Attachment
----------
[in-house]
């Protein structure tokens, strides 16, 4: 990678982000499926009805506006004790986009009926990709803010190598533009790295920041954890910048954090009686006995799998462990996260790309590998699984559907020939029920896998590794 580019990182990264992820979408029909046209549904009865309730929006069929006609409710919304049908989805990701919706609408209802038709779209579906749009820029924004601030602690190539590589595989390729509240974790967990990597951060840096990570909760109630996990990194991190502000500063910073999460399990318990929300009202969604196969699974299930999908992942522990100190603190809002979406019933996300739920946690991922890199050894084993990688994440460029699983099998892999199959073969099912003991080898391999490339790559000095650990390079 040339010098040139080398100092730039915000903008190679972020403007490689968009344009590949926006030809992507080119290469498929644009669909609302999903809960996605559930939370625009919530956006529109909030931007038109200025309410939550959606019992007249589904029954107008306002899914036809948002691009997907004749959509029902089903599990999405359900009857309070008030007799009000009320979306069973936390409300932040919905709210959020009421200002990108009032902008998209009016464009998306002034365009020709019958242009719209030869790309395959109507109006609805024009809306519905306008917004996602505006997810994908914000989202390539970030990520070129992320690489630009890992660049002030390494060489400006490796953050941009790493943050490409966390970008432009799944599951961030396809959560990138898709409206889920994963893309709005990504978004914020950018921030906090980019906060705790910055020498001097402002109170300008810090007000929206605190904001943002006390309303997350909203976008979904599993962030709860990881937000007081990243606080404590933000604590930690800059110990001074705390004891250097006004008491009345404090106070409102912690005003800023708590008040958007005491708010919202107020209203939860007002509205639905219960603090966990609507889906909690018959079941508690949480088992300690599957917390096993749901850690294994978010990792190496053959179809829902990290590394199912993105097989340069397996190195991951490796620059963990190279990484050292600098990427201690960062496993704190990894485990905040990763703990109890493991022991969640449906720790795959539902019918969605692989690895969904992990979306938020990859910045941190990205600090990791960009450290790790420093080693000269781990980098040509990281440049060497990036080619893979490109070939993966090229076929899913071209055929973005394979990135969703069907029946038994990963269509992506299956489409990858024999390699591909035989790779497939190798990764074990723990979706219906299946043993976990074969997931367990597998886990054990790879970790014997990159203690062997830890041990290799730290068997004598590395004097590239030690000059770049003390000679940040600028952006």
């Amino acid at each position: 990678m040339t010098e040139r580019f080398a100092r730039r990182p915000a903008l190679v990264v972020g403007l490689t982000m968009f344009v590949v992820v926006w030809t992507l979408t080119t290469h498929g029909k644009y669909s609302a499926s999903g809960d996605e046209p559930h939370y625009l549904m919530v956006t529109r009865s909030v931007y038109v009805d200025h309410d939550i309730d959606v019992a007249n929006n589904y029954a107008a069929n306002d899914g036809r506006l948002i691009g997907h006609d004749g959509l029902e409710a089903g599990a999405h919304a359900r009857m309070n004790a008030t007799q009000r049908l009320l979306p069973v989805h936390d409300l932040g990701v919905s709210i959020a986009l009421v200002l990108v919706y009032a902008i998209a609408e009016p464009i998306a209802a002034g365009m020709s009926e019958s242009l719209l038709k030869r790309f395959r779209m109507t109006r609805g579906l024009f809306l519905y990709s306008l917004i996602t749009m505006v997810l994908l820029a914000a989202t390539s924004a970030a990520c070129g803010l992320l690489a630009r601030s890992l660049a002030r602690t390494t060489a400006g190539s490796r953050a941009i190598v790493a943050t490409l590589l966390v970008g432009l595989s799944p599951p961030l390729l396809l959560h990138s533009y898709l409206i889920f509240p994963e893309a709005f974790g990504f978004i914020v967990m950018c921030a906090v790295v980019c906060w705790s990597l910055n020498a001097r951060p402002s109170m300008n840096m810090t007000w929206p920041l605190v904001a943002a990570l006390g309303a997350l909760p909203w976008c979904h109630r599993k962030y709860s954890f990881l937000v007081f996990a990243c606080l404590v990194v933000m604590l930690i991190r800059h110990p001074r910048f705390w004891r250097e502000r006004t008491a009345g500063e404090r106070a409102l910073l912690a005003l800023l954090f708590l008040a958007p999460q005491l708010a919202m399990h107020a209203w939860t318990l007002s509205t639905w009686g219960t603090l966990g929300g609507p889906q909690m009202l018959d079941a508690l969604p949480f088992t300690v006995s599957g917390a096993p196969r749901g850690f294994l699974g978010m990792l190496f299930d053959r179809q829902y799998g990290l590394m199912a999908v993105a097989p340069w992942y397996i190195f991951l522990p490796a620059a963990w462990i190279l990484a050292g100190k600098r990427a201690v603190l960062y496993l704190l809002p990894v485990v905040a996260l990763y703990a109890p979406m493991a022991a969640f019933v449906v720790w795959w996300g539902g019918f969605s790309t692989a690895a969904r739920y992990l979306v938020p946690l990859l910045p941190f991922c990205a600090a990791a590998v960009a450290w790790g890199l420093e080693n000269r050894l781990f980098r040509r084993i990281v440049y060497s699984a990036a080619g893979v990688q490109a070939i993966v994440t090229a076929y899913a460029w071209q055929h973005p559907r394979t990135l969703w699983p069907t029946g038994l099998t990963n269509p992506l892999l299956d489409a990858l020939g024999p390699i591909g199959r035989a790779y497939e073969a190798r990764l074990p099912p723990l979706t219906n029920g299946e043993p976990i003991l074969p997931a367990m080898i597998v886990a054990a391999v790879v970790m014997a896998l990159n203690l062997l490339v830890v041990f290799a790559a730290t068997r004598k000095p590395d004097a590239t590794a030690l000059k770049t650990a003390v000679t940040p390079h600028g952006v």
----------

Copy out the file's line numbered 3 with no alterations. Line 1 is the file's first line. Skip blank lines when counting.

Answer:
């Amino acid at each position: 990678m040339t010098e040139r580019f080398a100092r730039r990182p915000a903008l190679v990264v972020g403007l490689t982000m968009f344009v590949v992820v926006w030809t992507l979408t080119t290469h498929g029909k644009y669909s609302a499926s999903g809960d996605e046209p559930h939370y625009l549904m919530v956006t529109r009865s909030v931007y038109v009805d200025h309410d939550i309730d959606v019992a007249n929006n589904y029954a107008a069929n306002d899914g036809r506006l948002i691009g997907h006609d004749g959509l029902e409710a089903g599990a999405h919304a359900r009857m309070n004790a008030t007799q009000r049908l009320l979306p069973v989805h936390d409300l932040g990701v919905s709210i959020a986009l009421v200002l990108v919706y009032a902008i998209a609408e009016p464009i998306a209802a002034g365009m020709s009926e019958s242009l719209l038709k030869r790309f395959r779209m109507t109006r609805g579906l024009f809306l519905y990709s306008l917004i996602t749009m505006v997810l994908l820029a914000a989202t390539s924004a970030a990520c070129g803010l992320l690489a630009r601030s890992l660049a002030r602690t390494t060489a400006g190539s490796r953050a941009i190598v790493a943050t490409l590589l966390v970008g432009l595989s799944p599951p961030l390729l396809l959560h990138s533009y898709l409206i889920f509240p994963e893309a709005f974790g990504f978004i914020v967990m950018c921030a906090v790295v980019c906060w705790s990597l910055n020498a001097r951060p402002s109170m300008n840096m810090t007000w929206p920041l605190v904001a943002a990570l006390g309303a997350l909760p909203w976008c979904h109630r599993k962030y709860s954890f990881l937000v007081f996990a990243c606080l404590v990194v933000m604590l930690i991190r800059h110990p001074r910048f705390w004891r250097e502000r006004t008491a009345g500063e404090r106070a409102l910073l912690a005003l800023l954090f708590l008040a958007p999460q005491l708010a919202m399990h107020a209203w939860t318990l007002s509205t639905w009686g219960t603090l966990g929300g609507p889906q909690m009202l018959d079941a508690l969604p949480f088992t300690v006995s599957g917390a096993p196969r749901g850690f294994l699974g978010m990792l190496f299930d053959r179809q829902y799998g990290l590394m199912a999908v993105a097989p340069w992942y397996i190195f991951l522990p490796a620059a963990w462990i190279l990484a050292g100190k600098r990427a201690v603190l960062y496993l704190l809002p990894v485990v905040a996260l990763y703990a109890p979406m493991a022991a969640f019933v449906v720790w795959w996300g539902g019918f969605s790309t692989a690895a969904r739920y992990l979306v938020p946690l990859l910045p941190f991922c990205a600090a990791a590998v960009a450290w790790g890199l420093e080693n000269r050894l781990f980098r040509r084993i990281v440049y060497s699984a990036a080619g893979v990688q490109a070939i993966v994440t090229a076929y899913a460029w071209q055929h973005p559907r394979t990135l969703w699983p069907t029946g038994l099998t990963n269509p992506l892999l299956d489409a990858l020939g024999p390699i591909g199959r035989a790779y497939e073969a190798r990764l074990p099912p723990l979706t219906n029920g299946e043993p976990i003991l074969p997931a367990m080898i597998v886990a054990a391999v790879v970790m014997a896998l990159n203690l062997l490339v830890v041990f290799a790559a730290t068997r004598k000095p590395d004097a590239t590794a030690l000059k770049t650990a003390v000679t940040p390079h600028g952006v």